It's also helpful to know that venerating icons isn't merely a matter of necessity. It's also a matter of affection. I recall when I was a small boy and my father was in the Air Force. He was often pulling alerts and would be gone for a couple weeks at a time. My mother says I used to take his picture off the mantle, kiss it, and exclaim "I love you, daddy!" This is no different from veneration of icons and the cross. These items are visible reminders of our emotional and timeless connections with Christians who have gone before us. When we kiss them, we are saying "we love you!"

Blessings in Christ,
Adam

DEP said...

I think its great the practice is necessary for you. However, can you understand why I would not participate in the use of icons? If you need a picture or a piece of the "True Cross" or the "Spear of Longinus" to help you remember Christ's sacrifice good for you.

Adam Roe said...

DEP,

"Need" should only sparingly enter into the Christian lexicon. We should instead be looking at love, affection, and appreciation as the guide by which we move more deeply into Christ and His Church. We all need to learn to show and receive love in tangible expressions of affection. My question would be, what is the tangible means by which you give and receive affection from Christians of all ages? How do you remain connected to the apostles and the saints that have gone before you? How does The Church of all ages get down to you? In other words, what is the Protestant equivalent of kissing an icon and offering an "I love you?"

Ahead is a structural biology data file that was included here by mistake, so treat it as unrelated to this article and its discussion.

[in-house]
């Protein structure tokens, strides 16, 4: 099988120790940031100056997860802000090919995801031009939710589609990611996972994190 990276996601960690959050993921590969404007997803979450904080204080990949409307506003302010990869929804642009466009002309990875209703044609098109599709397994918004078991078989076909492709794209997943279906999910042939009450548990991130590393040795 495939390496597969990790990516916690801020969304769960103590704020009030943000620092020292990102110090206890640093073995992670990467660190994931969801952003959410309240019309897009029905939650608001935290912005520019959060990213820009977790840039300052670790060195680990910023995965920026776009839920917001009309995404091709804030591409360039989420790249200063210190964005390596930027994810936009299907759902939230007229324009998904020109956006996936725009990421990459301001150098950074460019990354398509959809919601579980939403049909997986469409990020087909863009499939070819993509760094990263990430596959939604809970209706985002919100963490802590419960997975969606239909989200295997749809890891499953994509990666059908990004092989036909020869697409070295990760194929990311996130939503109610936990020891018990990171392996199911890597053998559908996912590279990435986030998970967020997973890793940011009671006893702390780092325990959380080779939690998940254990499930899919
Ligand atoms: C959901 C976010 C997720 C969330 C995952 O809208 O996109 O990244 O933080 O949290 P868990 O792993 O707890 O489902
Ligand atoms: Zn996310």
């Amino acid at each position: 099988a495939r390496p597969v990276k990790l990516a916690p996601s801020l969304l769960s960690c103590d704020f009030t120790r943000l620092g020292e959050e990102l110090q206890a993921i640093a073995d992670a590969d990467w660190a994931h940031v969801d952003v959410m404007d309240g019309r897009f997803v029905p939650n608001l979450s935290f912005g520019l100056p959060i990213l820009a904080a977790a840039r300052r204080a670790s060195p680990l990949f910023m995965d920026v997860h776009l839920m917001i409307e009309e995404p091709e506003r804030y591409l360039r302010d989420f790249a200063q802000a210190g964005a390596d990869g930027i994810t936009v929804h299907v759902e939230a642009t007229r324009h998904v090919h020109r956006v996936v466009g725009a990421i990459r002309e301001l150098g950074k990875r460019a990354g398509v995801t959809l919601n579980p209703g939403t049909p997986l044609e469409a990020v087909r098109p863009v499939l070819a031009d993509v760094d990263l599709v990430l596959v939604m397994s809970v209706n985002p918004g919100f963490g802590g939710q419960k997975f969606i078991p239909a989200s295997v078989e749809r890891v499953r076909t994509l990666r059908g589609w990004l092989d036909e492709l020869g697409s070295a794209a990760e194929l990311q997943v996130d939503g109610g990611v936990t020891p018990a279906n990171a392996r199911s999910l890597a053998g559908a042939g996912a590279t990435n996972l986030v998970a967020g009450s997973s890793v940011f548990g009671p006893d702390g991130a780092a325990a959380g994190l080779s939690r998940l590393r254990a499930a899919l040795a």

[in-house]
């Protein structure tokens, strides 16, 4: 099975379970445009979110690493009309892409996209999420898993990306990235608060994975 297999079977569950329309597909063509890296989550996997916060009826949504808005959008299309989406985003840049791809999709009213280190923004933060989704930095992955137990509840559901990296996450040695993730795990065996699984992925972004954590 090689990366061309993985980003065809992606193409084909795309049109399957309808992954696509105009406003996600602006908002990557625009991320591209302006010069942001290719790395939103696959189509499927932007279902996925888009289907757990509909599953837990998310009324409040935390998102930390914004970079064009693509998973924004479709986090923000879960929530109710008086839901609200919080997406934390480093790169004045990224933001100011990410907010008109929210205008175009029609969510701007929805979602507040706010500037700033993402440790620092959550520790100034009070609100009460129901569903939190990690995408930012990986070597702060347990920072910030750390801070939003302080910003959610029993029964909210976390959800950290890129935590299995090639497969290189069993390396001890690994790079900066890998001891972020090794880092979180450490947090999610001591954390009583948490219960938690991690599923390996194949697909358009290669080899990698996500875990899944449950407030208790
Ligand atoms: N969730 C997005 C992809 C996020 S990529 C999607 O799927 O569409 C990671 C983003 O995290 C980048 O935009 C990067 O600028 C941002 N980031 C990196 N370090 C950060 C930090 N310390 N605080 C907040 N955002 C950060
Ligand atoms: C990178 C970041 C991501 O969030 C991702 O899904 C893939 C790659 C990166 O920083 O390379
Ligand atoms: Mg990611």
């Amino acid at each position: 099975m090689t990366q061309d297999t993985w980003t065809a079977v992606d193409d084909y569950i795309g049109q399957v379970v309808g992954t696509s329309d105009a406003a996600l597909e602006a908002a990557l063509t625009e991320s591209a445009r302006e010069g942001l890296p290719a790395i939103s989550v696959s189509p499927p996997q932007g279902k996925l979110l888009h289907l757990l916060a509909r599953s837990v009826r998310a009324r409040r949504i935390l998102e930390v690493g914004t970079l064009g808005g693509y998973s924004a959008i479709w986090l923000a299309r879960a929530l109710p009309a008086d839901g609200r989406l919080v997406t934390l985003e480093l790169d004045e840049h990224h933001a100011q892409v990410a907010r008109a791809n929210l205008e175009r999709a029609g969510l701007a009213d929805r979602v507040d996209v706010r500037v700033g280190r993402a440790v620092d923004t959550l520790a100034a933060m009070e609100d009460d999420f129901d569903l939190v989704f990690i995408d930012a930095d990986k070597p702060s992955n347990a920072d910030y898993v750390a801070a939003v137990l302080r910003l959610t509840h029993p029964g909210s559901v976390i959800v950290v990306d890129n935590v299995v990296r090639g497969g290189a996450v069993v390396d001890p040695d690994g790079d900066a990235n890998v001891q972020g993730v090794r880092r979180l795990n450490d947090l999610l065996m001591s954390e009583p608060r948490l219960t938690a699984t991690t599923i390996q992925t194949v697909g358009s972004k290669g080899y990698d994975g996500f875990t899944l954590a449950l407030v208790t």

Blessings in Christ,
Adam

DEP said...

Whenever I take communion I hold hands with those who have gone before me, those present in Christ today and those yet to come. I don't think there is a Protestant equivalent to the physical action of kissing an icon. I show love and affection by doing what is right and ethical. I show by love giving away to those in need. I show love by honoring God and his commandments. I show love by giving love. I show love by remaining humble in all that I do. I think we all show love when we participate in forums like this which hopefully, strengthens our faith and exposes us to what others think. That is where the fun resides.

Adam Roe said...

Ah! Very good, DEP. Hopefully you can see then that Orthodox veneration doesn't hinge on need as much as it is reflection of our affection for those who have gone before us. Take the holding hands with those whom you are in communion with...that is what we are doing when kissing icons and the like.

Athanasios Boeker said...

The Orthodox Church is the Incarnation of Christ in the world, His Body. It is where the Incarnation of Christ takes place every Sunday, in the Divine Eucharist. What it does, even Icons, is not incidental, it is of Divine origen, not a matter of taste. Therefore, one can either accept what the Church teaches or one can reject it. We can talk about the theological reasons for why we do it but, it is fruitless to keep debating whether we should or not.

Athanasios

Ignatius said...

Ikon in Greek is "Image".

In Colossians 1 it states (speaking of Jesus), "He is the Ikon of the invisible God."

If Jesus did not want us to have an image of Him, he would not have revealed himself in an image.